Flora Gapen Charter (1879-1916)
By George Robb: Professor, William Paterson University, Wayne, New Jersey
This biographical sketch was first published on the Online Biographical Dictionary of the Woman Suffrage Movement in the United States and appears here by permission. That database is accessible at https://documents.alexanderstreet.com/VOTESforWOMEN
Executive Secretary, Political Equality League of Wisconsin; Executive Secretary, New Jersey Equal Suffrage Committee; Business Manager, The Woman Voter
Flora Gapen Charter was born in Illinois in 1879 to Dr. Clarke Gapen, a physician, and his wife, Jennie Swanson. The following year the family moved to Madison, Wisconsin. Flora later attended the University of Wisconsin and worked as a high school mathematics teacher in Milwaukee.
Flora Gapen’s interest in women’s suffrage led her to the newly formed Political Equality League of Wisconsin, which attracted a younger and more militant membership than the more established Wisconsin Women’s Suffrage Association. Gapen quit her teaching job in 1912 to devote herself full-time to the passage of a Wisconsin suffrage referendum, scheduled to be voted on in November, 1912. She helped organize rallies around the state and edited a special pro-suffrage edition of The Leader, Milwaukee’s socialist newspaper. Gapen worked closely with Crystal Eastman, a prominent socialist who headed Wisconsin’s suffrage campaign. When the referendum was defeated decisively, Gapen decided to work for suffrage amendments in other states.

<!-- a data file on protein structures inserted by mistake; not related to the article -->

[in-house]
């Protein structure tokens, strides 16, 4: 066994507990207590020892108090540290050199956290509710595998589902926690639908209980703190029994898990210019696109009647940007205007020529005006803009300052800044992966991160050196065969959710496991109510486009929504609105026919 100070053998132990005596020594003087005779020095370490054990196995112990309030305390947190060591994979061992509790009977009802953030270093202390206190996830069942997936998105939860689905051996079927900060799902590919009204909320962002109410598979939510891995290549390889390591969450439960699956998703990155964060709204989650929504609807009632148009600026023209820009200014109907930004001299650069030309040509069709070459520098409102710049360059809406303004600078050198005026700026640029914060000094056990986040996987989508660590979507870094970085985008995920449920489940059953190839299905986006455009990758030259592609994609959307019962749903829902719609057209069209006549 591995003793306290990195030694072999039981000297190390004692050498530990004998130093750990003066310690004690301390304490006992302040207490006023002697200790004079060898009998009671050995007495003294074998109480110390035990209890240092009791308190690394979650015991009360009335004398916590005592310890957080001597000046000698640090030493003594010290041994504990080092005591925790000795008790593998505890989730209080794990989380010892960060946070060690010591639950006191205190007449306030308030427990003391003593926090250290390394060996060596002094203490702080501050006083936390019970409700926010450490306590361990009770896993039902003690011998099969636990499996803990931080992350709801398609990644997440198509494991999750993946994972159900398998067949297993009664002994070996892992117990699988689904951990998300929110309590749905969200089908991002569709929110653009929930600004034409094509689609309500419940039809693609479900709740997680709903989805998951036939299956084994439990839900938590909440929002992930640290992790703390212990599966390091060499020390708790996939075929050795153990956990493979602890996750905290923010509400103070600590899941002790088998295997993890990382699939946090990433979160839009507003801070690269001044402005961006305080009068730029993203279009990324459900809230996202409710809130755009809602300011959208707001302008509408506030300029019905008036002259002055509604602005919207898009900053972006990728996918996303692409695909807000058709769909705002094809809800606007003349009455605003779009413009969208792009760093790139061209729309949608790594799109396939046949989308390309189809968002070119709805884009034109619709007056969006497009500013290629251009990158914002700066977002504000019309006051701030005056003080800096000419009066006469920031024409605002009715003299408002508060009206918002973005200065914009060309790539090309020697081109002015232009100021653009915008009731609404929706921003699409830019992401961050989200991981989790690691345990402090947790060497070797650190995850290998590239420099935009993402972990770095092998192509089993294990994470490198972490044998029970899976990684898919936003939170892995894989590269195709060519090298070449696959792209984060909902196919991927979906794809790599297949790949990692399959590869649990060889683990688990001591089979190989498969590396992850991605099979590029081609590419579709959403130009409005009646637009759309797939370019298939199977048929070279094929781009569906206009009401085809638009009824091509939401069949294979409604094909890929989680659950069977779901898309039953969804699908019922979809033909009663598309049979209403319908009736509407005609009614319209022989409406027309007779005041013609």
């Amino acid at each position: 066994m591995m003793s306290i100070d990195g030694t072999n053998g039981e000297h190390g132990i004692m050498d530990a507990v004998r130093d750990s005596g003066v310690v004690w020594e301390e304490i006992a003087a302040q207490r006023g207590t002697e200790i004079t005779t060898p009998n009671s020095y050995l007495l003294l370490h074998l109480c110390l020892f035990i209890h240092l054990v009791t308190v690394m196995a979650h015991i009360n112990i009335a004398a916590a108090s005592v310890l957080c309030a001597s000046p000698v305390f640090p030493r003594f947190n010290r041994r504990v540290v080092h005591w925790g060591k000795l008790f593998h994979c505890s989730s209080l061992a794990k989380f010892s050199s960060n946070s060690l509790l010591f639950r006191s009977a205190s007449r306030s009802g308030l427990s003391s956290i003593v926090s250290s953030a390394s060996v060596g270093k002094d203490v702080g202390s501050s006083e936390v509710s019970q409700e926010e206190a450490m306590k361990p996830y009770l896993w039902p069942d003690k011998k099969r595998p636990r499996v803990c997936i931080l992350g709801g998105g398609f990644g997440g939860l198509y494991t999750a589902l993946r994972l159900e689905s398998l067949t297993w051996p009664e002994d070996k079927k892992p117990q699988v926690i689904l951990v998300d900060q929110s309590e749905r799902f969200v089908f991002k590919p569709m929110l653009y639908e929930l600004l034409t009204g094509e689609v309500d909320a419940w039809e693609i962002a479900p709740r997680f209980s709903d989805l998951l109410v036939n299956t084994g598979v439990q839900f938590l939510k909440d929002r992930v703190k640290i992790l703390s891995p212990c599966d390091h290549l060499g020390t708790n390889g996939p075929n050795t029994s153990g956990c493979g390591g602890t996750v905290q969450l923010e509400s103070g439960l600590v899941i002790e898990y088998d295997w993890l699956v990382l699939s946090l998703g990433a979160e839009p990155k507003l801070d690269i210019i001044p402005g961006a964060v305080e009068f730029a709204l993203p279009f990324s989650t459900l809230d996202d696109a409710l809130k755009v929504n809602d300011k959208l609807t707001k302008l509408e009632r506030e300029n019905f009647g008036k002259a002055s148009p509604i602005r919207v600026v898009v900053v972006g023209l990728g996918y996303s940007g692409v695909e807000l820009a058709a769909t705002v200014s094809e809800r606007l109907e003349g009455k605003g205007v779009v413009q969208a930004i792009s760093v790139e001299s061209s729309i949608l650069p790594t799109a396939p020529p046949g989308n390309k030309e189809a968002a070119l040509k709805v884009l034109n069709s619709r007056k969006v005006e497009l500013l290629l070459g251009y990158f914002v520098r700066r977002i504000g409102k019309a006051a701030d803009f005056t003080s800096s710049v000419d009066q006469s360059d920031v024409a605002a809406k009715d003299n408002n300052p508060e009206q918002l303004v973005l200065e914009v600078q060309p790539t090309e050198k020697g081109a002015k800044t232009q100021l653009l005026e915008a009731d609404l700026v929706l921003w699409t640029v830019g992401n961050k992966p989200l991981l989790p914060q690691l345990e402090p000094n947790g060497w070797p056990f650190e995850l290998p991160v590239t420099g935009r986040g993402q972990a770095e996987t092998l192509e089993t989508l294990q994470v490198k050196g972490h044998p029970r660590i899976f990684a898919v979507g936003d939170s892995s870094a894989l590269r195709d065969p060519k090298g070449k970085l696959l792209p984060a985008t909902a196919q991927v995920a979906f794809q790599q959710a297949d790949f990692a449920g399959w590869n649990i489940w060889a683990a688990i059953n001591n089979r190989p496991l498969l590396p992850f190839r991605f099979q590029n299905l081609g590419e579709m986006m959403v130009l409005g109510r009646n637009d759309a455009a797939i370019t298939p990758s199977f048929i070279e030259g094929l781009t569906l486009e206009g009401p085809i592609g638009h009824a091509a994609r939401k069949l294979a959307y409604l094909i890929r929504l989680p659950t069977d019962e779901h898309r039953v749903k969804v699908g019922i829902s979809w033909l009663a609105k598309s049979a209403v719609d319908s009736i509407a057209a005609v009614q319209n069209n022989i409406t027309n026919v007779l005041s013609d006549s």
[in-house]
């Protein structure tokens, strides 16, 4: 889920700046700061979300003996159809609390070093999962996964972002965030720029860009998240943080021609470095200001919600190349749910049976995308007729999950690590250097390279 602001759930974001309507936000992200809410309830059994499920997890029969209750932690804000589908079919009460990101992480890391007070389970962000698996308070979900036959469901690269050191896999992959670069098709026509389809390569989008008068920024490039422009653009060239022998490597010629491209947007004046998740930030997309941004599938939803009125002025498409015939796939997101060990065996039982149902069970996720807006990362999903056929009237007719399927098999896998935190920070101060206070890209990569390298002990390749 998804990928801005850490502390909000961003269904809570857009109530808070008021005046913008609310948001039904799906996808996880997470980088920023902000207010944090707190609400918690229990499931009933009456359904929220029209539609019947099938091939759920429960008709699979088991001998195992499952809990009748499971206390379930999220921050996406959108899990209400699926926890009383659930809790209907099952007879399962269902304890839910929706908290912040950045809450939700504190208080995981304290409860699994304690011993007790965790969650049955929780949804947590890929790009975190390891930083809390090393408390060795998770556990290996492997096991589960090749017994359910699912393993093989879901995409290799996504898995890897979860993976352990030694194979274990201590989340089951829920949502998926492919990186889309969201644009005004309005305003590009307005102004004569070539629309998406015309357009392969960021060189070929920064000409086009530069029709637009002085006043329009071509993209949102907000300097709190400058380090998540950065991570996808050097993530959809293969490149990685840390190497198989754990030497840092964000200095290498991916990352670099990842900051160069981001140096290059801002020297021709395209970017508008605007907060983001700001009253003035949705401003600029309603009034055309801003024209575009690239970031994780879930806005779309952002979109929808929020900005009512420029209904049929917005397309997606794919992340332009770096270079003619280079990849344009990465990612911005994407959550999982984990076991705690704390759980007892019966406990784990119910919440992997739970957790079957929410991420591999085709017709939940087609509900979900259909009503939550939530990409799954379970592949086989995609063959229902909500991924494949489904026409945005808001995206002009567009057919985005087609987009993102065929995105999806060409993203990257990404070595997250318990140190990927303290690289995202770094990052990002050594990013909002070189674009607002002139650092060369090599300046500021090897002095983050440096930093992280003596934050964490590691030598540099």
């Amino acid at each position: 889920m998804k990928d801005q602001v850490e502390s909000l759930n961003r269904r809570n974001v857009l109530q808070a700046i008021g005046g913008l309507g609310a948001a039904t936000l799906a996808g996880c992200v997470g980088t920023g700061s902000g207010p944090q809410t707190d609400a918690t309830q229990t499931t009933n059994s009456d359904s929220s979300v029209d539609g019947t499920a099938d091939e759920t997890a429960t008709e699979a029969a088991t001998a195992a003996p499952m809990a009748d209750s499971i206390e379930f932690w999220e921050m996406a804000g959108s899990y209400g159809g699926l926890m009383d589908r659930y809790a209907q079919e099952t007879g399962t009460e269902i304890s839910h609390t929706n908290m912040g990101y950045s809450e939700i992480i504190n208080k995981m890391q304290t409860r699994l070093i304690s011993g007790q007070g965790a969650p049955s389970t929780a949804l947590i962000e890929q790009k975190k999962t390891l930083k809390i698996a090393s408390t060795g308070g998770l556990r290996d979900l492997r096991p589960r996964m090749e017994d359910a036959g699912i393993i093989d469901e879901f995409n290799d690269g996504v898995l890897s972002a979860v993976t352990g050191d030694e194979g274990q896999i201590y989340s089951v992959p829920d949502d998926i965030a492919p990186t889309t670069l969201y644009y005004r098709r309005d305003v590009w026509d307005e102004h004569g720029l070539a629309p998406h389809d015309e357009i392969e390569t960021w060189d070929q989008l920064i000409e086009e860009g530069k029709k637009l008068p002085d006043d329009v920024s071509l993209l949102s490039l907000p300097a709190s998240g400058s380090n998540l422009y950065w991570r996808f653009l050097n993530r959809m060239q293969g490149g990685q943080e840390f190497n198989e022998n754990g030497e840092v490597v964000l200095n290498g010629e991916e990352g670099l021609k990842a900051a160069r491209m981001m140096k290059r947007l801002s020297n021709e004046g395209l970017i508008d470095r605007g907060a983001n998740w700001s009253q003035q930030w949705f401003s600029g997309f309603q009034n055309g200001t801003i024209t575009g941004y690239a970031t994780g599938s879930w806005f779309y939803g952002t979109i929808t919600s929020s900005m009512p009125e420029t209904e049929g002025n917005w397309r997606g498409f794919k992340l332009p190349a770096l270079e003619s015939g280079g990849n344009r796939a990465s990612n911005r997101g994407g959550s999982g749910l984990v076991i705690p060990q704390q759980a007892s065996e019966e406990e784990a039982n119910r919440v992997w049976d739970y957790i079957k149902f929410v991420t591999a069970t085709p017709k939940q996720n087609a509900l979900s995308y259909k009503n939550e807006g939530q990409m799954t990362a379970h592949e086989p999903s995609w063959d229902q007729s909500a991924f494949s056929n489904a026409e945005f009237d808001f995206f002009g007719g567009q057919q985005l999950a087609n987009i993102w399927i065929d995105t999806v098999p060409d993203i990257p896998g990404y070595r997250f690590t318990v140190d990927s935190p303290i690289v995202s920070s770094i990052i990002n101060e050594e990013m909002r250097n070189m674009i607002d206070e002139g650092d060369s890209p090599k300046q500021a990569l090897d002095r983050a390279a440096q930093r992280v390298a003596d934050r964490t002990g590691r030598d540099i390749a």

In 1913 Gapen took part in suffrage campaigns in Ohio and New York, becoming an important spokesperson for the cause. For example, when a judge in New York claimed that he sentenced women less harshly than men and that “the suffragists do not know how lightly the law sits upon women,” Gapen responded that “women are asking no favors because of their sex these days. They are demanding simple justice, no more, no less.”
In 1914 Gapen became the business manager of The Woman Voter, a monthly suffrage journal published in New York City. She also helped enroll young girls in the newly organized Junior Woman Suffrage Party, whose members sold suffrage literature and “Votes for Women” buttons throughout the city. At this time Gapen also secured a position in the office of Carrie Chapman Catt, national suffrage leader. In January 1915, Flora Gapen married Joseph Remington Charter, a journalist who was supportive of her suffrage work. They lived in East Orange, New Jersey.
Throughout 1915 Flora Gapen Charter took a leading role in New Jersey’s suffrage operations. A special women’s suffrage referendum had been scheduled for October, and all the state’s major suffrage organizations agreed to coordinate their activities by creating an Equal Suffrage Committee. Gapen Charter was elected executive secretary, and she helped run a vigorous campaign that included massive rallies and parades, fund drives, newspaper ads, posters on trolleys and in train stations, and street banners in all the state’s major towns. Despite this hard work, the New Jersey ballot measure was defeated.
Flora Gapen Charter did not live to see the 19th Amendment ratified in 1920. She died on May 5, 1916, a few days after giving birth to a daughter who also died. She was 36 years old.
Ida Husted Harper, ed., History of Woman Suffrage vol. 6: 1900-1920, (New York, Fowler and Wells, 1922), pg. 423. https://books.google.com/books?isbn=0260321486
“Mrs. Flora Gapen Charter is Dead,” The Wisconsin State Journal, 5 May 1916.
“Mrs. Flora G. Charter, Suffragist, Is Dead,” Milwaukee Sentinel, May 6, 1916.
“Woman Rejects Man’s Kindness,” Denver Rocky Mountain News, 8 June 1913.